THE COUNTRY GAZETTE: "Caring not because they have to, but because they choose to"

BY Heather Harris
The Country Gazette

Last week I took the kids to Stonehill College to take in a men's basketball game. Four years ago I brought my son, Dexter, to our local boys high school game. During the game he zeroed in on sophomore guard Michael Boen.

Boen wasn't the flashiest kid out there, he was tall and blonde and maybe that's why Dex connected. He, too, is tall and blonde. I think it had more to do with the fact that Boen played with passion and Dexter, being a pretty sensitive kid, picked up on that.  Boen didn't complain when he was hacked, never rolled his eyes or made ridiculous gestures if he scored a trey. He was a workhorse, many of his points coming off of hard-won rebounds. My type of player.

We followed Michael to the state finals, where they lost that year. Then kept going to watch him play his junior and senior years. In that time, Michael reached out to Dexter and they formed a bond that's difficult to explain.

When a package came in the mail addressed to Dexter this past December I was reminded why we fell in love with Michael.

Inside was a note and a Stonehill College t-shirt. As Dexter read the card he held his hand to his heart,  his face reflecting happiness. Michael was just checking in with his little fan and invited him to a game.

With our crazy schedules, a game night finally opened up for us and off we went. Dexter proudly wore his Stonehill t-shirt and asked if we could sit behind the team's bench.

As a freshman, Michael was riding the pine for most of the game. I watched the rest of the team and said, "Watch number 3, He may not run or shoot technically correct, but watch him get open for the shot."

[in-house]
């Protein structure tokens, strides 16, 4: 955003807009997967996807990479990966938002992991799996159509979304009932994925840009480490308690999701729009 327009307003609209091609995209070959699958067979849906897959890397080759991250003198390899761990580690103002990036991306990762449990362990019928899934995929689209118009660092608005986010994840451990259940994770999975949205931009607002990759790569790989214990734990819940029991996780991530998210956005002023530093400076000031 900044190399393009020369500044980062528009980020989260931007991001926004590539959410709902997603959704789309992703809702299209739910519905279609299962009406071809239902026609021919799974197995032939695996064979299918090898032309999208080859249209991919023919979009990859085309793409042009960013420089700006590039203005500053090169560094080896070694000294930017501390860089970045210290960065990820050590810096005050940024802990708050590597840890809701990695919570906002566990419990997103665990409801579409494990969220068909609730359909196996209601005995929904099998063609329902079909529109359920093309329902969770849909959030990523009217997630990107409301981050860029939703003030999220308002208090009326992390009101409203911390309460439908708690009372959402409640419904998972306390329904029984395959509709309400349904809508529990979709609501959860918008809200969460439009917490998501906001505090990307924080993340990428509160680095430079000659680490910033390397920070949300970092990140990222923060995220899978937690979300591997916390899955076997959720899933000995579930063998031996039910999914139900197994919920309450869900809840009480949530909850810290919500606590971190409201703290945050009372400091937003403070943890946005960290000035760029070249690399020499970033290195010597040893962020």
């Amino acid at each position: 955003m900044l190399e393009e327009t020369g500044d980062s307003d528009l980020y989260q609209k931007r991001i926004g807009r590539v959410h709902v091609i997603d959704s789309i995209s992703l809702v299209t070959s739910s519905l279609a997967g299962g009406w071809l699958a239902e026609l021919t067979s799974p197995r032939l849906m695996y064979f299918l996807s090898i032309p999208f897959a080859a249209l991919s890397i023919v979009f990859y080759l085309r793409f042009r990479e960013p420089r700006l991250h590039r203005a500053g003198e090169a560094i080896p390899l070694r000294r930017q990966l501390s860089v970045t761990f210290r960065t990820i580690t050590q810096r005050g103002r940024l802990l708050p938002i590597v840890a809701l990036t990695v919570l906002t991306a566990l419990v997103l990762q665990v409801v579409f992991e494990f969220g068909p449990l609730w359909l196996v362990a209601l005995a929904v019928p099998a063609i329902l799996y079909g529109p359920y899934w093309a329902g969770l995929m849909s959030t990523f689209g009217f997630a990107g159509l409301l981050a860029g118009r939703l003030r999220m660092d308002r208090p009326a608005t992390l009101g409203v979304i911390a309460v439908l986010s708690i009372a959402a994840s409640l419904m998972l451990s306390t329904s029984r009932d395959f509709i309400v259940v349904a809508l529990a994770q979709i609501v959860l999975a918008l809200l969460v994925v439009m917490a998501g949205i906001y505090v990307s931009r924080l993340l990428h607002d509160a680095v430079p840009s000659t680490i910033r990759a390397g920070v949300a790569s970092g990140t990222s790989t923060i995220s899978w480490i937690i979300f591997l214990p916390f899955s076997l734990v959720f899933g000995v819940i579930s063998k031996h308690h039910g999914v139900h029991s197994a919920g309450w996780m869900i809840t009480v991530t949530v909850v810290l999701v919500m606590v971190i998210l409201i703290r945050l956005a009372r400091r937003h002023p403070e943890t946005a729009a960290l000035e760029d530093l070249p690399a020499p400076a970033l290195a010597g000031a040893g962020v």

Michael Boen with Dexter Harris at Mansfield High School (left) and Stonehill. (PHOTO COURTESY Heather Gillis/The Country Gazette)

"Yeah mom, my favorite is number 15."

I was confused. Michael always wore number 5 in high school so I was a bit taken aback when Dexter threw out a new number.

I turned to look at him and Dexter pointed to the bench. Sure enough, Michael was now wearing number 15. We laughed. I tried to explain why he wasn't playing that much. Dexter didn't seem to care, nor did it dull his admiration for his mentor.

Michael's basketball skills may be what initially drew Dexter to Michael, but now he sees Michael beyond the uniform. He sees a guy just starting college, who undoubtedly has a million things going on in his young life, but took the time to reach out to him despite that.

His small gesture, it means a lot.

After the game Dex went out and shot hoops with Michael's younger brother Matty, a seventh-grader (who, if I'm being completely honest, hope the two get to suit up one day at the high school level) and other college-aged kids.

At first Dexter was shy, then out of nowhere started to shoot and lit things up. I turned to Michael's mother. The two of us have also created a bond because of our sons.

"Man, I wish he'd do that during his regular season!"

"He's just showing off for Michael," she chuckled.

"I wish Michael could come to all of his games!"

We laughed and I asked the two to pose for a photo.

"I don't have to get down on my knees anymore," Michael joked.

Indeed he didn't. The first time I took a photo of the duo, Michael crouched down next to Dexter, who was beaming with pride. This time, Dex was up to Michael's shoulders.

Many people will come into your life. Some are negative and some are there to teach you a lesson. But many of our encounters with others are positive.

Michael is a bright light in my son's life. Wherever their paths take them, I hope they both look back at their relationship with gratitude. They don't hang out, they aren't best friends, but their small interactions mean more than either of them probably realize.

But I do. Michael's kindness and ability to reach out means everything to a 10-year-old little boy. Because of Michael, my son feels as if he matters and that someone cares, not because they have to, but because they choose to. There is priceless validation in that.

Heather Gillis is a reporter and columnist for The Country Gazette. She can be reached at Follow her on Twitter @heatherharrisWL